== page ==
Turkey Threatens French with Sanctions over Armenian Genocide Law

ANKARA (AFP)–Turkish Prime Minister Recep Tayyip Erdogan threatened France with trade sanctions if it adopts a bill making it illegal to deny the Armenian genocide–a Turkish newspaper said Sunday.

"Patience has its limits. We do not have hatred (towards France) but we will impose our sanctions," the Turkish newspaper Hurriyet quoted Erdogan as saying at a summit of Muslim countries on the Indonesian island of Bali.

French lawmakers are due to consider this Thursday a bill from the opposition Socialist Party (PS) which would make anyone denying the Armenian genocide liable to a five-year jail term and a 45,000 Euro (57,000 Dollar) fine.

French members of parliament should be "particularly sensitive" to the issue of possible sanctions since France is the number one investor in Turkey–Erdogan said. "There will possibly be problems," he added.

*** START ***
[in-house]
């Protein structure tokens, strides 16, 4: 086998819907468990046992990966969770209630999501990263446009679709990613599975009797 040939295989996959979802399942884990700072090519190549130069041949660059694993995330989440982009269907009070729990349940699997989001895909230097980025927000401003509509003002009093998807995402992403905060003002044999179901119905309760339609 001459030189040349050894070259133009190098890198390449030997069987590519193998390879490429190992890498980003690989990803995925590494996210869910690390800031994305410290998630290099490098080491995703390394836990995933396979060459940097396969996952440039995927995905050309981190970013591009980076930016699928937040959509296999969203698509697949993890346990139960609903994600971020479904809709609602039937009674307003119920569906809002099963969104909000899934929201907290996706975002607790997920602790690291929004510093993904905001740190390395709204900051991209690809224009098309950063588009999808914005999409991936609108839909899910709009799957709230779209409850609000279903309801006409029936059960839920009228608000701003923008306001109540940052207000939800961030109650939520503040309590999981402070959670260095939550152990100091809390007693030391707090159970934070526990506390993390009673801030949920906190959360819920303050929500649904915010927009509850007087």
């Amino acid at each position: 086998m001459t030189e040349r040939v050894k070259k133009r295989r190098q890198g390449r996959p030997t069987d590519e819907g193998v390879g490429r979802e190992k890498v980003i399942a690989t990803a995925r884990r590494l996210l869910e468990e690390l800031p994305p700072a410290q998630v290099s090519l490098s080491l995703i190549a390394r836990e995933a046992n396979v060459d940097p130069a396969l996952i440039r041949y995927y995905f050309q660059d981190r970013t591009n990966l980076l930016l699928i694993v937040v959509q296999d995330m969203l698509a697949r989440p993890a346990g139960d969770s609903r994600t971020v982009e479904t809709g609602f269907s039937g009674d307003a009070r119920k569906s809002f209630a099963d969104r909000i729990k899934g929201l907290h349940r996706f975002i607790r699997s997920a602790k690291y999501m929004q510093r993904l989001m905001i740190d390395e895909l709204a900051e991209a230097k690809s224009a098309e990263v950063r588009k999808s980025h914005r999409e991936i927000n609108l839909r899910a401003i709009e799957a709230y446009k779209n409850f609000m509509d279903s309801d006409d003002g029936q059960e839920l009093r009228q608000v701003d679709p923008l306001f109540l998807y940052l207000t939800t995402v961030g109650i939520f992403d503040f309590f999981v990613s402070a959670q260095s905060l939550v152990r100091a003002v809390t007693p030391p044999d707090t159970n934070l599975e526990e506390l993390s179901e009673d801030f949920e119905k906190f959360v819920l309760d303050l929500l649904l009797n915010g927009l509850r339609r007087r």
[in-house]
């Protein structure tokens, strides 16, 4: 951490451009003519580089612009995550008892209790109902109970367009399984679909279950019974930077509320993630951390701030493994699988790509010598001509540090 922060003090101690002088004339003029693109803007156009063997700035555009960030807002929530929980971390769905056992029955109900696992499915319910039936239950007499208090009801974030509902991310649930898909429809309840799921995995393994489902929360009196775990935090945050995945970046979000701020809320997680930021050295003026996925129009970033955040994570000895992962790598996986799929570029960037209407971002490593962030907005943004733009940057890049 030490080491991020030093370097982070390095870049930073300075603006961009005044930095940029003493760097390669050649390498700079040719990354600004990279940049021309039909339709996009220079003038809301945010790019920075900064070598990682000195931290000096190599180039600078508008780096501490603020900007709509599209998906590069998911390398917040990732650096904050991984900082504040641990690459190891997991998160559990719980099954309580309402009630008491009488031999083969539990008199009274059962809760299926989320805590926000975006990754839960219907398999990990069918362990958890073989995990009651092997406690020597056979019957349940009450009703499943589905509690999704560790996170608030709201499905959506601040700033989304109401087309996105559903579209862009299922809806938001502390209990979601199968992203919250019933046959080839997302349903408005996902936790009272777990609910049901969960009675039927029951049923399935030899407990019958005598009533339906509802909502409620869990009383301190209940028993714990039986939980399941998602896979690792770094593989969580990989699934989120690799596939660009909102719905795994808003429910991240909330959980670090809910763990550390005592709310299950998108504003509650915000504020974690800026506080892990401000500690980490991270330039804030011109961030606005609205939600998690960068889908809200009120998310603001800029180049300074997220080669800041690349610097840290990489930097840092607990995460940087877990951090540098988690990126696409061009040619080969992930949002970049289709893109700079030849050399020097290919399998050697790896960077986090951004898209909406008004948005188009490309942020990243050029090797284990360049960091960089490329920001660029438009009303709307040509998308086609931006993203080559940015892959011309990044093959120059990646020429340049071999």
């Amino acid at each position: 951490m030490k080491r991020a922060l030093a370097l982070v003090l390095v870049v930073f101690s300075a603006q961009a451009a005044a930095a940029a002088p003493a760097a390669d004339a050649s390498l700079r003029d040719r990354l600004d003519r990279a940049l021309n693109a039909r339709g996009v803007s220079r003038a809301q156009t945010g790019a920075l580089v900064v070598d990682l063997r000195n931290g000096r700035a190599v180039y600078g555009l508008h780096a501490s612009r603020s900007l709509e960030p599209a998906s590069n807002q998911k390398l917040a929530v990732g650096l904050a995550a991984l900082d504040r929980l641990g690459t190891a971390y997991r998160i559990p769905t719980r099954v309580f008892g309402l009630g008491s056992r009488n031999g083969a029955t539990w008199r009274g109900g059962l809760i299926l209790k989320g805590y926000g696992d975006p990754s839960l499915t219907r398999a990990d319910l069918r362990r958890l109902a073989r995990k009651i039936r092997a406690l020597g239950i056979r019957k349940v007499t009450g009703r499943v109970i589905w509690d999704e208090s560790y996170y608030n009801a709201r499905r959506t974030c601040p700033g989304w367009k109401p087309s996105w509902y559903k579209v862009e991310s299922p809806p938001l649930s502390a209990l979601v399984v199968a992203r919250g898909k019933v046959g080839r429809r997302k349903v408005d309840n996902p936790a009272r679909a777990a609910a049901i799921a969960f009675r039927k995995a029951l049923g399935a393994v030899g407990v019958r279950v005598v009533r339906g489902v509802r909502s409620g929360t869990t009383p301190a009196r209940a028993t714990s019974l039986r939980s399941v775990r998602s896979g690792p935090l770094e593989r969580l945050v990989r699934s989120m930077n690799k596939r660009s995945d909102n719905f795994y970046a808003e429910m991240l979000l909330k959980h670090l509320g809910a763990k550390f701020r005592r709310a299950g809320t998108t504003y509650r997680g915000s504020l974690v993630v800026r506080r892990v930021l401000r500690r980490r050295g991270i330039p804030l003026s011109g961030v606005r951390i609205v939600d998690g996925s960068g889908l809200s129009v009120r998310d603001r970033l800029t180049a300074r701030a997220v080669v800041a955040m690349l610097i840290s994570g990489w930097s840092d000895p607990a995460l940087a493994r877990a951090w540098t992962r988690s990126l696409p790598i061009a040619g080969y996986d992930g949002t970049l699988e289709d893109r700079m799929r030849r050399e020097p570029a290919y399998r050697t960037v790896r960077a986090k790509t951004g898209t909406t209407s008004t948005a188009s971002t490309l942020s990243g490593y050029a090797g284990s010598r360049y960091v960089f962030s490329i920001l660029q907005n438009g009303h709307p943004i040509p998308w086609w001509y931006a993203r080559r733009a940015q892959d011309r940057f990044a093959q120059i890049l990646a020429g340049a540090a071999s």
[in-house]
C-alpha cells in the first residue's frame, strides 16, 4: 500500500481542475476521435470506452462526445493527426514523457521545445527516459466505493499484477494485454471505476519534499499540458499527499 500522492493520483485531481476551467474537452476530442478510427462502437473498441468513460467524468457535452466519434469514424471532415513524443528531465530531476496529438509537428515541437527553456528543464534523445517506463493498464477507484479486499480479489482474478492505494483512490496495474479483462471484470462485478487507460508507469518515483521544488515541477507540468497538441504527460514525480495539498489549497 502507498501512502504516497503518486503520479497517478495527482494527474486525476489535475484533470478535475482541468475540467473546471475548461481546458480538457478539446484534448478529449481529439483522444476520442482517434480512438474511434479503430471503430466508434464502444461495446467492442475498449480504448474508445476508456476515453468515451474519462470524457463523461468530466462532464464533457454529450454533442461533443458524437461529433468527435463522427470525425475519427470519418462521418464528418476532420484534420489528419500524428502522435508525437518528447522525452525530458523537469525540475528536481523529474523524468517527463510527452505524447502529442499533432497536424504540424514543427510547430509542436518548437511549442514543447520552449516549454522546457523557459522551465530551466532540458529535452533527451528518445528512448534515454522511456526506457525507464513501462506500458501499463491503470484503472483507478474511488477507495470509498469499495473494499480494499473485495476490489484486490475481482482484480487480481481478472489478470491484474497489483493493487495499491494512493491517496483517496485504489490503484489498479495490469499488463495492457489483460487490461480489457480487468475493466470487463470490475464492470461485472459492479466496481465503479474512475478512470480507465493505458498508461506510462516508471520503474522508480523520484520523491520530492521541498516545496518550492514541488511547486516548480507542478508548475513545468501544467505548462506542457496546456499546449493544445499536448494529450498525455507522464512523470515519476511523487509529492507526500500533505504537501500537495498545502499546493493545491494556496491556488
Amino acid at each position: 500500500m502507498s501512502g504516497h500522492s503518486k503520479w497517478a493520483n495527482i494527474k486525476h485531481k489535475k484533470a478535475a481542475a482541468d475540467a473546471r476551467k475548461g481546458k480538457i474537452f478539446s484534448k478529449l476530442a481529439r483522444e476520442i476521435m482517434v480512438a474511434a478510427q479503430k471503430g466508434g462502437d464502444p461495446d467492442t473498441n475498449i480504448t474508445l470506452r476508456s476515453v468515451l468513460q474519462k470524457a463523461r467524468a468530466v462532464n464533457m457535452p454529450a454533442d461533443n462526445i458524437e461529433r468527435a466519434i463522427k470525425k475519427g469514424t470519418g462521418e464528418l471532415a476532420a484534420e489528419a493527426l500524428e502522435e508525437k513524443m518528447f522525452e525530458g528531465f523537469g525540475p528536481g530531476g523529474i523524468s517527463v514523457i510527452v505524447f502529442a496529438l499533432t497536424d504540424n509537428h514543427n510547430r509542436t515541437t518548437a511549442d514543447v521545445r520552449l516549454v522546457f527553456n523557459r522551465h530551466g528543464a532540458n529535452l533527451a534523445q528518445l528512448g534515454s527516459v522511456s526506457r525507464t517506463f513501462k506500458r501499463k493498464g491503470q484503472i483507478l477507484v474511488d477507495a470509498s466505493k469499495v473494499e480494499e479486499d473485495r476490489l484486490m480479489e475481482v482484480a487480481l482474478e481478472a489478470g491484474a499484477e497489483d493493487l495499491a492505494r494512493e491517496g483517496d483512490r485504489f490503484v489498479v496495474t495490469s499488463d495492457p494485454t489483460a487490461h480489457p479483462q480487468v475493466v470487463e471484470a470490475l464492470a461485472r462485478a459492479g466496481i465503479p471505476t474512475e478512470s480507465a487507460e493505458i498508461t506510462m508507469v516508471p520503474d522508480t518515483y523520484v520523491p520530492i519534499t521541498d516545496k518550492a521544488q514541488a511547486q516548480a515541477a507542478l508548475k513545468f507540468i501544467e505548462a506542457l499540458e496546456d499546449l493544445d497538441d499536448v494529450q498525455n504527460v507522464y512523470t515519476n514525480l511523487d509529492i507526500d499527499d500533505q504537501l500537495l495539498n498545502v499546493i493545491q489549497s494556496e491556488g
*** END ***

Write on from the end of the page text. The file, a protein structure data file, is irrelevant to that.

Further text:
France has angered Ankara in the past over the Armenian genocide. In 2001 it adopted a law officially recognizing the massacres that took place starting in 1915 as genocide.

Several French businesses were excluded from invitations to conduct business in Turkey amid calls for a boycott of French products following the 2001 law.

French exports to Turkey in 2001 law plunged by 3.53 billion dollars–according to Turkish figures. But analysts predict the latest law could have a far greater impact on trade between the two countries than the 2001 bill.

Turkey has reached record rates of growth in the past five years and bilateral trade between the countries in 2005 was worth at least 9.6 billion dollars.

The 430-member Turkish chamber of commerce has intensified appeals to French leaders including a letter to President Jacques Chirac–urging them to abandon Thursday’s vote.


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